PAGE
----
“Can Taliban convince a single [Afghan] including themselves that they aren’t puppets of Rawalpindi’s GHQ [Pakistani military headquarters]? They are just a kill and destruction squad in the hands of Pakistan,” tweeted Amrullah Saleh, the Afghan first vice president and former spy chief, earlier this month. “Pak has once again opted for a very dangerous and costly adventure,” he said in another tweet.

AP

Tajikistan Foreign Minister Sirojiddin Muhriddin (left) speaks to Zalmay Khalilzad, U.S. special representative for Afghanistan, at the Central and South Asia 2021 conference in Tashkent, Uzbekistan, July 19, 2021. Ambassador Khalilzad, Washington’s point man in talks aimed at ending decades of war in Afghanistan, made a brief visit to Pakistan as relations between Islamabad and Kabul reached a new low.

Peace talks as cover

Afghan officials say Pakistan has also abetted the Taliban’s use of intra-Afghan peace talks, which began last September but made little progress, to prepare for continued war.

Back in January, for example, Taliban negotiators were late in returning to the Gulf state of Qatar for talks scheduled to resume on the 5th.

“Where were the Taliban?” Ahmad Shuja Jamal, head of international affairs and regional cooperation on Afghanistan’s National Security Council, asked rhetorically during a webinar this month hosted by the Frontline Club in London.

The answer, he said, came a few days later, when videos from Pakistan showed Taliban leaders “parading across a line of suicide bombers of the Taliban” and visiting “wounded Taliban terrorists” treated in Pakistani hospitals.

Mr. Jamal accused the Taliban of planting explosive devices manufactured with Pakistani-produced ammonium nitrate “in people’s orchards, in people’s crops, in people’s abandoned homes and pathways into and out of their villages.”

The solution, he said, is for the U.S. and others to “pressure Pakistan, so that they actually do play, finally, a constructive role that only they can play in this equation.”

Pakistan, however, despite stated concern about Afghan Taliban victories, appears to have done little to meaningfully knuckle down.

“There was a big push to mobilize fighters in the last few months, in the [Pakistani] tribal areas and in the Pashtun areas around the south of Afghanistan in Baluchistan,” Carlotta Gall, a New York Times correspondent who covered Afghanistan and Pakistan for more than a decade, said in the webinar.

“We know there are a lot of bodies coming back, including of Pakistanis,” said Ms. Gall, author of “The Wrong Enemy.” The Nangarhar governor’s office tweeted Sunday, for example, that 39 dead Pakistani fighters were sent home the past two weeks. Videos show funerals of fighters in Pakistan, with white Taliban flags held aloft.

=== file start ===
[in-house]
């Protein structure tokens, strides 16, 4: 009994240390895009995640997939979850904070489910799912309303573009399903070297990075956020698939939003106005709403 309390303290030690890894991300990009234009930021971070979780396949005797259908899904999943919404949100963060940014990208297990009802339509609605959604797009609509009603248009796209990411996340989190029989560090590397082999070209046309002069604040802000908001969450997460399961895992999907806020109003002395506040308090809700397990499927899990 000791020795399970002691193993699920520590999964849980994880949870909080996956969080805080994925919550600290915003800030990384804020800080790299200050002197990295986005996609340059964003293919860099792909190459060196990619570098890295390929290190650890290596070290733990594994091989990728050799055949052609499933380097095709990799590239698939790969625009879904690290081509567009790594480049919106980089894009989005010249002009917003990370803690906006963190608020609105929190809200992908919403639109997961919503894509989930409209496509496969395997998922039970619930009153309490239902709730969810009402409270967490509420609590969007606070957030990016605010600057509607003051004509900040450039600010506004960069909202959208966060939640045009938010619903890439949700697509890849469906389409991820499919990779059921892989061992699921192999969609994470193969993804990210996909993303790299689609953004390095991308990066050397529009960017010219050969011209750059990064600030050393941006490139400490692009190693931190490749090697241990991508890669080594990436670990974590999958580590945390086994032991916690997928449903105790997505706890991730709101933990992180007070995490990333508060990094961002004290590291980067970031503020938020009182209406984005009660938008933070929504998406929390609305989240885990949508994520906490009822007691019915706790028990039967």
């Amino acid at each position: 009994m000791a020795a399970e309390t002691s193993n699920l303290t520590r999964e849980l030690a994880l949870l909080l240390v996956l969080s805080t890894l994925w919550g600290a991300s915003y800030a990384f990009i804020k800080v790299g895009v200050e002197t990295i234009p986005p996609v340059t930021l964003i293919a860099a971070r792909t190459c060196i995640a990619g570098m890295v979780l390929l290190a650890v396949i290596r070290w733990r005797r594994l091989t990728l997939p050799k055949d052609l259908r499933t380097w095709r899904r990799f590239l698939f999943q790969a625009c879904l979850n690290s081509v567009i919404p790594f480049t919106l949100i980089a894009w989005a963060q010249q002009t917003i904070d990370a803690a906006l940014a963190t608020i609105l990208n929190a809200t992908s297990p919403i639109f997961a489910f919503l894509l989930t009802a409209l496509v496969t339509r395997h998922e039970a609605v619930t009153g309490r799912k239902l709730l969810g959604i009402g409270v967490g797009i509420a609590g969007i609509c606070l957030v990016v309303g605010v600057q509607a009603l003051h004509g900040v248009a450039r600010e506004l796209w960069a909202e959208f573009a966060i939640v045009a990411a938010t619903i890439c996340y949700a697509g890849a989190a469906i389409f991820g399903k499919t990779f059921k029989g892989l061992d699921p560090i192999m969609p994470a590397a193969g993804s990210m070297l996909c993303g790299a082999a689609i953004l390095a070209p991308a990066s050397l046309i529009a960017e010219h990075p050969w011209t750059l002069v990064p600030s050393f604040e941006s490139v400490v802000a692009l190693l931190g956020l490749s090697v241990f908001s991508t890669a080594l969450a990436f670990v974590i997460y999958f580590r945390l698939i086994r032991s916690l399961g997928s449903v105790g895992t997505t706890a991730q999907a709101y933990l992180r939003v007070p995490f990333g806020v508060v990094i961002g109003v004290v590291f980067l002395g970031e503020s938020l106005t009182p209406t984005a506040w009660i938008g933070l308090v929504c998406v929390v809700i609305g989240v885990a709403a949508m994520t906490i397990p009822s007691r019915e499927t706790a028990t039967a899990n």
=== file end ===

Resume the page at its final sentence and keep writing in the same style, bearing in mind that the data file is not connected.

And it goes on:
“It’s a massive, state-organized campaign, and it’s been going on for 20 years,” said Ms. Gall, whose book title invokes Richard Holbrooke, the late U.S. special representative to Afghanistan and Pakistan, who once said, “We may be fighting the wrong enemy in the wrong country.”

“Pakistan has never given up on its idea to have a client state in Afghanistan,” she said. “It hasn’t changed. It hasn’t stopped. The Americans knew it all along.”

A colonial power

That has been most clear to Afghans, who have been shocked by the speed and scale of destruction of the current Taliban campaign – and are suspicious of any claimed Pakistani change of heart.

“Every Afghan now knows that the name used for these invasions is Taliban, but it’s actually the Pakistani Army in the uniform of the Taliban,” says Orzala Nemat, a Kabul-based analyst.

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“Pakistan is planning this, has a huge hand in orchestrating what’s happening. It’s a very sophisticated offensive,” she says. “This time, if the Taliban have a full takeover, the damage … will spread beyond Afghan borders, to Pakistan, Iran and elsewhere, and everyone should be aware of that.

“We are not faced with some madrasa-educated, ordinary-village young man,” says Ms. Nemat. “We are faced with a colonial power fighting Afghans, again, in the uniform of the Taliban. That is how it should be seen.”